Diamond War Memorial Project

2nd Lieutenant (Temporary) Charles Love Crockett

11/12th Battalion Royal Inniskilling Fusiliers Regimental Number ----
Born: ---- Died: 1916-04-29 Aged: -- Enlisted: ------

Interred in Londonderry City Cemetery. Name commemorated on the Diamond War Memorial.

Eldest son of Andrew Alexander and Rebecca Love (died July 14, 1941) Crockett, Mountfield, Templemore Park, Londonderry. Possibly brother of Elizabeth Sproule (Elsie), who married W. S. Lynd, B.A., M.D., Alsager, Cheshire, England, at Strand Road Presbyterian Church, on June 3, 1926. Possibly brother of John Alexander Crockett, who married Mary Sinclair (Molly), only daughter of William C. Gabbey and Mrs Gabbey, 117, University Street, Belfast, at the Fitzroy Presbyterian Church, Belfast, on October 30, 1924. Possibly brother of Mary, who married Doctor James Glasgow Bell, Coventry, son of Reverend John Bell, Dunluce, at Strand Road Presbyterian Church, on December 16, 1926.

Educated at Foyle College, and a member of Second Derry (Strand Road) Presbyterian Church and the Derry Y.M.C.A., Charles Love Crockett was one of the many Ulstermen who enlisted as privates in the Ulster Division. He was formerly in the Queen's University O.T.C., and on receipt of his commission was attached to the 12th Battalion Inniskillings. He accompanied a detachment from his battalion at the Enniskillen depot to the disturbed area in Dublin, and there met his death.

Controversy and confusion appears to have surrounded the death of 2nd Lieutenant Crockett. The staunchly nationalist Derry Journal said that he had been shot by inadvertence by 'one of the military sentries.' The Derry Standard (Monday, May 8, 1916), however, contradicted the statement, saying that a medical examination of the wound revealed that it was caused either by an expanding bullet or by a piece of metal fired from a shotgun, and that it could not have been fired by a service bullet. The newspaper went on to say that it was known that the rebels employed dum-dum bullets and cartridges filled with small pieces of iron.

The funeral of Charles Love Crockett took place on Wednesday, May 3, 1916. Full military honours were abandoned at the request of his parents, and no military sign could be seen except the walking four abreast behind the hearse of four of his brother officers. It being impossible to get a coffin in Dublin, one was conveyed by motor from Londonderry, and the remains of 2nd Lieutenant Crockett were brought back from the Irish capital to the Maiden City. The transferring of the coffin from the motor to the open hearse was carried out by 2nd Lieutenant Crockett's brother officers from the 12th Battalion Royal Inniskilling Fusiliers, Enniskillen, Lieutenant J. Scott and Second Lieutenants Campbell Sweeney, J. Cooper, and R. J. McWhirter. Upon and around the coffin were placed beautiful wreaths. One was from Colonel Sir John Leslie and officers 12th Battalion, another from the warrant and non-commissioned officers, while a third was sent by the men of the deceased's company. Another wreath was from the officers and boys of Second Derry Company Boys' Brigade. A wreath was inscribed 'From the sorrowing father and mother, sisters, and brothers,' and the card attached to another had the inscription 'In loving remembrance of Dear Charlie, from Mabel and Hilda.'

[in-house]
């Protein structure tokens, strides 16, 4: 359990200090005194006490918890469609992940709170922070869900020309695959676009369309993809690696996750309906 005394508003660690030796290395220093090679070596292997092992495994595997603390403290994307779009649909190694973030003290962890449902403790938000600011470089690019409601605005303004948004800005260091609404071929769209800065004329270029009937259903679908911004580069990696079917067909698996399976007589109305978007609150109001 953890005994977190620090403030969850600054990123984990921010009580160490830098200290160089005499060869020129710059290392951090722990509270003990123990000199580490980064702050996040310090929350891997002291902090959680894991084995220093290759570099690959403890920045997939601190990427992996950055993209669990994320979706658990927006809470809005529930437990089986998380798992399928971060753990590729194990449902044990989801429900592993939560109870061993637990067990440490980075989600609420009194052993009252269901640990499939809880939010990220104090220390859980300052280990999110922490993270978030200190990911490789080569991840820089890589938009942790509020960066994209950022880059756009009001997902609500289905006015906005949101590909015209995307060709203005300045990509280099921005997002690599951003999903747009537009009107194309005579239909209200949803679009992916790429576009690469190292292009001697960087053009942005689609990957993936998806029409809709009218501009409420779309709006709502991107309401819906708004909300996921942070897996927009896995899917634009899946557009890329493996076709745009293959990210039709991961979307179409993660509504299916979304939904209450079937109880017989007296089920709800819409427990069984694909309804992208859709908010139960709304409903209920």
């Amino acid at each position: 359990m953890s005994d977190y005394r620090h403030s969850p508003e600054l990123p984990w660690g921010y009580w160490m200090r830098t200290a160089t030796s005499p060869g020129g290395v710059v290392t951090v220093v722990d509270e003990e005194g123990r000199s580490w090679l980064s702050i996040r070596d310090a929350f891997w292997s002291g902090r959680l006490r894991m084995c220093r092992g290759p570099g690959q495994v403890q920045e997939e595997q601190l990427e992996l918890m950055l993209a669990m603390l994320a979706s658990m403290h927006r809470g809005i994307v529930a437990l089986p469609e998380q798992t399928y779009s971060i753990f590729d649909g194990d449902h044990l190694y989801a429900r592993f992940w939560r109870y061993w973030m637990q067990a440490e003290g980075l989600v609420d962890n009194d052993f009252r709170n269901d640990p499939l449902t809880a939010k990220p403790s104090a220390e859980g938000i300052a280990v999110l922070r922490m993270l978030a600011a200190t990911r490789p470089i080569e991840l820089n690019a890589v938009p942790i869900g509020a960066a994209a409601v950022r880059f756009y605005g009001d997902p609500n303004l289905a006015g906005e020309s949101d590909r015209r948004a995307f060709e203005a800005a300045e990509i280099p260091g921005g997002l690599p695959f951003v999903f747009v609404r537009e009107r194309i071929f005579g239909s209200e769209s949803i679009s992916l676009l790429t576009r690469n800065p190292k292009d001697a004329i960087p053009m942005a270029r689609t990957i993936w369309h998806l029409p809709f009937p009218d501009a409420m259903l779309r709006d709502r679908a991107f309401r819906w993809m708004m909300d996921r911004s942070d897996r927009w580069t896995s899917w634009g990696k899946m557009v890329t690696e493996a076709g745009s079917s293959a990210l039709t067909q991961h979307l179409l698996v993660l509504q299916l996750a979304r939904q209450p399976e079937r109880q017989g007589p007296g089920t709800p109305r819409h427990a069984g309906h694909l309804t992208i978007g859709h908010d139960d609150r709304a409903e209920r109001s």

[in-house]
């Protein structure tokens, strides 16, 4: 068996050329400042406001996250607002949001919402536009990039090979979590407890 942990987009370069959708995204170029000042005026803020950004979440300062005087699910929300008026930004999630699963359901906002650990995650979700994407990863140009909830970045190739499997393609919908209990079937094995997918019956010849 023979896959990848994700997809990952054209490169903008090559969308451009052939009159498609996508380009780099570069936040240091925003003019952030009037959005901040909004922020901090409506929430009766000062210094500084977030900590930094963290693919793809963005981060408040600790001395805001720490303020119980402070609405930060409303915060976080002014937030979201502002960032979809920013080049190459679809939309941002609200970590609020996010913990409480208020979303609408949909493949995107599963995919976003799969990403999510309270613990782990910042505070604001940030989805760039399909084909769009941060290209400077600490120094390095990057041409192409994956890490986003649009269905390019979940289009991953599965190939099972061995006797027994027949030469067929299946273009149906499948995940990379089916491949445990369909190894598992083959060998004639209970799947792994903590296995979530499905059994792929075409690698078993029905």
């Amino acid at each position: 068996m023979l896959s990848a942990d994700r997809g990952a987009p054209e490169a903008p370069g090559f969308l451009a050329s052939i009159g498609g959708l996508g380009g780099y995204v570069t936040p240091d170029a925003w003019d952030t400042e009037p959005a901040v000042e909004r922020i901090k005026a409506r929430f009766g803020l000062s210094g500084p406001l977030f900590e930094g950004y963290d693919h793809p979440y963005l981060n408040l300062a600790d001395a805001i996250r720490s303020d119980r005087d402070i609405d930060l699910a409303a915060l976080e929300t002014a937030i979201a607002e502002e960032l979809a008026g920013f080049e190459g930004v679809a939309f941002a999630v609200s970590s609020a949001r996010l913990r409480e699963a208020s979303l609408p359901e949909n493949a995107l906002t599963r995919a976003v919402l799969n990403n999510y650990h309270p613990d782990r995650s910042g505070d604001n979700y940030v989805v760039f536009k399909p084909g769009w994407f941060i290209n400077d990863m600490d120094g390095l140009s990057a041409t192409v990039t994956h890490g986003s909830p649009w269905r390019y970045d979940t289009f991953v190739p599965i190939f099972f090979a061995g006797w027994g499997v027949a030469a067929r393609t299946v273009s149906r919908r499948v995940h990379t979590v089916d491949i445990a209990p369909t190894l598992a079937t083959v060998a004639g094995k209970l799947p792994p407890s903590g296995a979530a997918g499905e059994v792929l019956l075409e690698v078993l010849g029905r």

The carriages behind the hearse contained the chief mourners ? deceased's father, Mr A. A. Crockett, J.P.; his brothers, Cadet John Crockett and Master Andrew Crockett. As the funeral procession passed slowly to Londonderry City Cemetery soldiers stood at attention and saluted, blinds were drawn, and establishments closed.

Preaching at morning service in Strand Road Presbyterian Church, on Sunday, May 7, 1916, the Reverend J. Carson Greer made sympathetic reference to the death of Charles Crockett, who, he said, had been shot by the rebels in Dublin, where he had gone to play a soldier's part on behalf of King and country. Having spoken of the great admiration for the fine qualities of the young officer, the preacher said ? On his twentieth birthday his life work was done, and he heard the Master's 'Well done.' He was one of the first to respond to the Empire's appeal to all her loyal sons, and in the true spirit of Christian chivalry he never for a moment wavered. Mr Greer also expressed the sympathy of himself and the congregation for the sorrowing parents, brothers, and sisters.

The name of Charles L. Crockett was read aloud at a memorial service held, in St Columb's (Church of Ireland) Cathedral, Londonderry, on Sunday, July 30, 1916, to pay homage to the memory of the men of the city of Derry, who died during the second year of the First World War. His name was again read out during a special memorial service held in First Derry Presbyterian Church, on Friday, August 4, 1916, to pay tribute to the Presbyterian soldiers of the city of Londonderry, who had died during the first two years of the Great War. The name of Charles Love Crockett was also among a list of Great War dead, associated with Foyle College, Londonderry, read aloud during that College's annual prize giving ceremony, held on Thursday, December 19, 1918.

Charles Love, Rebecca L., Margaret and Elizabeth S. Crockett, Templemore Park, signed the 1912 Ulster Covenant pledging resistance to Home Rule for Ireland.